Renzi takes leave from House committee
WASHINGTON An FBI raid leaves no room for doubt that federal officials are investigating U.S. Rep. Rick Renzi, whose sprawling Congressional District One includes Yavapai County and Prescott.
Renzi announced in a press release about 9 p.m. Thursday that the FBI took "documents related to their investigation" from his family's insurance agency in Sonoita.
"I view these actions as the first step in bringing out the truth," Renzi said. "I intend to fully cooperate with this investigation."
Renzi said he will step down from the House Intelligence Committee, which oversees the FBI, "until this matter is resolved."
Since this past October, various news organizations have quoted anonymous federal sources as saying that the FBI and/or the U.S. Attorney's Office were investigating Renzi. Different media pointed to different reasons for the investigations.
Renzi has repeatedly refused to say anything about any investigation, reportedly saying to do so would give the rumors legitimacy.
House Minority Leader John Boehner, R-Ohio, said Renzi told him of the search Thursday and volunteered to step down from the committee "to avoid any unnecessary distractions on the panel and its critical work." Renzi did not step down from his other two committees on Financial Services and Natural Resources.
Spokesmen for the FBI and the U.S. attorney's office in Arizona declined to comment. Renzi's short press release directed media to a lawyer who did not return repeated calls for comment.
Personal financial disclosure forms filed with the House this past May show Renzi's wife, Roberta, owned the Patriot Insurance Agency Inc. It was valued at between $1 million and $5 million. The agency is located in a sprawling ranch-style home in Sonoita, which is not in Renzi's congressional district.
The person who answered the door Friday referred a reporter to Tucson lawyer Mick Rusing, who was not immediately available for comment.
The raid on Renzi's business happened the same day that Rep. John Doolittle, R-Calif., temporarily stepped down from the House Appropriations Committee.
Renzi disclosed the raid and stepped down immediately. Doolittle disclosed that agents had raided his Virginia home only after it became public several days later.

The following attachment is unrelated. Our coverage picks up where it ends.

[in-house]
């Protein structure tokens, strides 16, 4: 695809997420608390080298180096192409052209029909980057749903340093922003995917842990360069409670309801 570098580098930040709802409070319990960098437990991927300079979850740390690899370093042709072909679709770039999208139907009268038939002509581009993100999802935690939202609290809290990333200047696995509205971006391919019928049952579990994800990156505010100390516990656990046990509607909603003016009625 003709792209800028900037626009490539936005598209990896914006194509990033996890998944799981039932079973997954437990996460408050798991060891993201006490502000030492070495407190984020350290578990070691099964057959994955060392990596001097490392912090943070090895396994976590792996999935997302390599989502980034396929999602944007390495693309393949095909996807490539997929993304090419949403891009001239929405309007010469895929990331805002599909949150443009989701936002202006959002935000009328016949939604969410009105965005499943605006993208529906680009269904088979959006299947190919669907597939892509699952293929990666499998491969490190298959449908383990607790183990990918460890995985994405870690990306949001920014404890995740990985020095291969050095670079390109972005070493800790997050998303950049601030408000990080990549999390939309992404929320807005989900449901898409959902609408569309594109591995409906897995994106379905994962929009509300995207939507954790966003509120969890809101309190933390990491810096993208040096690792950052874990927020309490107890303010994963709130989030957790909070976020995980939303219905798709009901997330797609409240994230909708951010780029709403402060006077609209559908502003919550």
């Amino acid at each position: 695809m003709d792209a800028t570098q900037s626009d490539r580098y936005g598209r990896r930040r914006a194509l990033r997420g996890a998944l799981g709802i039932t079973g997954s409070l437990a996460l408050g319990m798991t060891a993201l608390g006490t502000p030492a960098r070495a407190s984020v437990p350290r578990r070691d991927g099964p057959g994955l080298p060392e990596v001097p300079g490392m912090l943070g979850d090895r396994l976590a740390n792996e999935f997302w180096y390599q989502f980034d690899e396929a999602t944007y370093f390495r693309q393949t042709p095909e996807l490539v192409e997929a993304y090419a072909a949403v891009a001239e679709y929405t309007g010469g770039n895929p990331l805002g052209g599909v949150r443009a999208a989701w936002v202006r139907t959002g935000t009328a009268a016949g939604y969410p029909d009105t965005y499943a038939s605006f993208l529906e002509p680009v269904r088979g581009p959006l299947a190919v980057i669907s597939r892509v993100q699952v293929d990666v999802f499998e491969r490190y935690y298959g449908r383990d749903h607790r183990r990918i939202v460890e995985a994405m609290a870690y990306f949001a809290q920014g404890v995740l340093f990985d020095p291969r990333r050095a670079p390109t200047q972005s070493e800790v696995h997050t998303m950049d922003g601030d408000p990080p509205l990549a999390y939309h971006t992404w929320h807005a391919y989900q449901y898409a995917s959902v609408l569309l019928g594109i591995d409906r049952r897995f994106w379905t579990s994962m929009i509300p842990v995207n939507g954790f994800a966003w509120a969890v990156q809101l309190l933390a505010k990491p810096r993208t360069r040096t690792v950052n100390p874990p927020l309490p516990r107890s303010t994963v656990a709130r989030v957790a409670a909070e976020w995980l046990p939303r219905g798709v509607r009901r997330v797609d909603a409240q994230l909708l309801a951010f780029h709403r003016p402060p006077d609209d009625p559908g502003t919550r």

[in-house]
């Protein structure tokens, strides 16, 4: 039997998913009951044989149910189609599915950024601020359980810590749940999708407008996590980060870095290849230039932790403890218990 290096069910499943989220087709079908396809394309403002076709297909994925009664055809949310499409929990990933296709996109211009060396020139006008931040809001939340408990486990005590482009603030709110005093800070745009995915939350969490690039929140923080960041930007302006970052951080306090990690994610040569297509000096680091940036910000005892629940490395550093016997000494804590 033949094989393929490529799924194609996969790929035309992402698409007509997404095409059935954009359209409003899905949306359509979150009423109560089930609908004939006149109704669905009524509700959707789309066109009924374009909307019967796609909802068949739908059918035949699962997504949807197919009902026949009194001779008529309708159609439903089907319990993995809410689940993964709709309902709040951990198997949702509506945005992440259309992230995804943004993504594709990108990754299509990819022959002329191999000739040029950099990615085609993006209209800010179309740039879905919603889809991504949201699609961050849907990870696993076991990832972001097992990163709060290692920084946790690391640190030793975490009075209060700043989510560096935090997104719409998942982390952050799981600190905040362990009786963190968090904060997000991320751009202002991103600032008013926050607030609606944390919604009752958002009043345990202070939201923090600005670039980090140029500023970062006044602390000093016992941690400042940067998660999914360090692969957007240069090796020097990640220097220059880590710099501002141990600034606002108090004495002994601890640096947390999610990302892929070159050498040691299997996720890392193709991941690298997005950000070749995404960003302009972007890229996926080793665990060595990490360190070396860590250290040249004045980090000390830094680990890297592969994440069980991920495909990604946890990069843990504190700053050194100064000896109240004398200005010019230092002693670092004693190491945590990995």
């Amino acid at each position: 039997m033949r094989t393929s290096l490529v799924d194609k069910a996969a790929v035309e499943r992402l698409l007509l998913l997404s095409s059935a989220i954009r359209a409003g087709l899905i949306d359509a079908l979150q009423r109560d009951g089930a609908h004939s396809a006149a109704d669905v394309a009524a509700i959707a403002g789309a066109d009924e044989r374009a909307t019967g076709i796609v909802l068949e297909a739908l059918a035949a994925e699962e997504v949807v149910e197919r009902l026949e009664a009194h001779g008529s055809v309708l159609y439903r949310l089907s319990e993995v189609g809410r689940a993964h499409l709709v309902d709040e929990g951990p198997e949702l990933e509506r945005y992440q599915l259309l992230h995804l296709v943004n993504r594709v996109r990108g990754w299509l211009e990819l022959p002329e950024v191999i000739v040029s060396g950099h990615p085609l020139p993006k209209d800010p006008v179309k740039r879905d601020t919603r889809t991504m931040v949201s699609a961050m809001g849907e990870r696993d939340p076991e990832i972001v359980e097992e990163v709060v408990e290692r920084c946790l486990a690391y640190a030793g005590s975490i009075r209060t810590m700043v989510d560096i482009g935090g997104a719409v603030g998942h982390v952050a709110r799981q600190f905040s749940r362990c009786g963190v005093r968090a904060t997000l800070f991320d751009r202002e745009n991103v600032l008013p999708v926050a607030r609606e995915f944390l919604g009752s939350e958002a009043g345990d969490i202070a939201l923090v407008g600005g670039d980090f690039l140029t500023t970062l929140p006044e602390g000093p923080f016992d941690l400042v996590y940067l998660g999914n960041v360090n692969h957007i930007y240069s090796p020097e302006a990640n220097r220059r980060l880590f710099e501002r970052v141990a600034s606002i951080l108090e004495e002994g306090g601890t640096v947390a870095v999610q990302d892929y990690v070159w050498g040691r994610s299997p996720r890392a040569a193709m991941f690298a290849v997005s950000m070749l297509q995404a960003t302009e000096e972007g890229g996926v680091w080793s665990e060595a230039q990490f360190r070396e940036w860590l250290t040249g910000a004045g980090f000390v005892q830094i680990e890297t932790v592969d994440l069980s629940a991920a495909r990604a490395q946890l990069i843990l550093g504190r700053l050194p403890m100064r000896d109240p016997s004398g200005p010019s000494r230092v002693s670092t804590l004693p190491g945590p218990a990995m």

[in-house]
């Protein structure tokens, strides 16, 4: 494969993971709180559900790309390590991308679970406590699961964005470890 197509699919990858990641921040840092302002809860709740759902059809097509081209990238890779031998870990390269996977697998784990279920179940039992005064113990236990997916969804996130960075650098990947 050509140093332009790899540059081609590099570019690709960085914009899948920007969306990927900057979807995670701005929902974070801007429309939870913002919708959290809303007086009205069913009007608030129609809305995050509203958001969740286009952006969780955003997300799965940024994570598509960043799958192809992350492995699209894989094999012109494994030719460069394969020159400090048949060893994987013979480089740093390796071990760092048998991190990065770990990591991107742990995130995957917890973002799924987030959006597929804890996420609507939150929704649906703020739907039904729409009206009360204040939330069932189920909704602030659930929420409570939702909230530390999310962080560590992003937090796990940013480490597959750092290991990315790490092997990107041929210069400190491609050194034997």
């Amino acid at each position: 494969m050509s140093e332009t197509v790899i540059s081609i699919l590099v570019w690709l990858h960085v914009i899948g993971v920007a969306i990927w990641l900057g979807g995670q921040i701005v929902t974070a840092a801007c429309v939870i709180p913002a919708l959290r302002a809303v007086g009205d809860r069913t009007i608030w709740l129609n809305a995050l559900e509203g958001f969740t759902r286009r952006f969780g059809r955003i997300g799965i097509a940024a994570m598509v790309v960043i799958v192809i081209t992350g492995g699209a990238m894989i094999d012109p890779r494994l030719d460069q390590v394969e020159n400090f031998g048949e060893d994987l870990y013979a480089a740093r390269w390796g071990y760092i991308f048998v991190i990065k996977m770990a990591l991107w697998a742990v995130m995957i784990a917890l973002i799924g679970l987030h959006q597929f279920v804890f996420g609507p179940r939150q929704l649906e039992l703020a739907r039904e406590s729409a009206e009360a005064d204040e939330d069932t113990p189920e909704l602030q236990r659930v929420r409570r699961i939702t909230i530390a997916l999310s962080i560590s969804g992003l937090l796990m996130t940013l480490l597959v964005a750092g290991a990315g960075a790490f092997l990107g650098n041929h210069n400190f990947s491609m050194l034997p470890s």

The raid also comes a day after Senate Judiciary Committee members grilled Attorney General Alberto Gonzales about the firing of eight U.S. attorneys last year, including Arizona's Paul Charlton.
Democrats have demanded to know whether the firings were related to prosecutors' political corruption investigations. Gonzales fired Charlton on Dec. 7.
Anonymous law enforcement officials told the AP in October that they were scrutinizing a land deal that would benefit James Sandlin, who had been a partner with Renzi in a real estate investment company and also was a Renzi campaign donor.
The Phoenix New Times magazine first published details about Sandlin and Renzi in an Oct. 12 story. It questioned Renzi's motives when in October 2005 he announced a plan to sponsor land swap legislation that would conserve 480 irrigated acres that Sandlin owned along the endangered San Pedro River. The land is not in his district.
Sandlin soon sold the land for $3 million more than he paid for it three years earlier. Then Renzi decided not to sponsor the bill, after a lobbyist working on another land exchange project accused Renzi of trying to benefit Sandlin.
"I didn't want the appearance of impropriety," Renzi told The Daily Courier in October.
Other news organizations have quoted anonymous sources saying that federal authorities are investigating whether Renzi sponsored legislation to help his father. That accusation has especially angered Renzi.
Renzi said he sponsored the bill to help the largest employer in the Sierra Vista area, Fort Huachuca. Former Rep. Jim Kolbe, whose district included the fort, said the legislation was in writing before voters even elected Renzi, and when he was unsuccessful at getting it into law, he asked Renzi to sponsor it because Renzi was a member of the House Resources Committee.
The legislation became law as part of a Defense Department bill. It limits the fort's responsibilities to preserve the flow of the San Pedro River outside its jurisdiction.
Renzi's father is a top official in ManTech International Corp., a major Fort Huachuca contractor whose employees made up the largest contributors to Renzi's campaign in 2002 and the second largest in 2004. Kolbe noted that ManTech's contracts simply would continue at another military site if Huachuca closed.
Courier reporter Joanna Dodder contributed to this article.